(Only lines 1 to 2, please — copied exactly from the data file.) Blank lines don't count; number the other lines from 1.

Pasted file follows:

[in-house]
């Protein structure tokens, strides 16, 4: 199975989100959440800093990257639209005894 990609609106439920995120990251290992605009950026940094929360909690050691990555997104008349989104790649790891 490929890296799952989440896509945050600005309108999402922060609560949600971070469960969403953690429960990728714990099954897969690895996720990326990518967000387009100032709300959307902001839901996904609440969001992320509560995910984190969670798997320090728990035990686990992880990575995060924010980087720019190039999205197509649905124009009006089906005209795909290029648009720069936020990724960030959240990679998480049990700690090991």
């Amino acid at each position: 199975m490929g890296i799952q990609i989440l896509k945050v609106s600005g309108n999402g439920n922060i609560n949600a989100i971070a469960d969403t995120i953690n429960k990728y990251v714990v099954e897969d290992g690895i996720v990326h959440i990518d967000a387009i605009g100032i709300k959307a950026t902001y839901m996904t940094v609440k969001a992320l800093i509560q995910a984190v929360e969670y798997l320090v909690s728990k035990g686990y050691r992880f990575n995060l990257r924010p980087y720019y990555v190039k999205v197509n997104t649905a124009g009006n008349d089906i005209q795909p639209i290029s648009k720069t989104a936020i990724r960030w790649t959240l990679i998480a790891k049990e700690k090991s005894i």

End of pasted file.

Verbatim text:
[in-house]
């Protein structure tokens, strides 16, 4: 199975989100959440800093990257639209005894 990609609106439920995120990251290992605009950026940094929360909690050691990555997104008349989104790649790891 490929890296799952989440896509945050600005309108999402922060609560949600971070469960969403953690429960990728714990099954897969690895996720990326990518967000387009100032709300959307902001839901996904609440969001992320509560995910984190969670798997320090728990035990686990992880990575995060924010980087720019190039999205197509649905124009009006089906005209795909290029648009720069936020990724960030959240990679998480049990700690090991």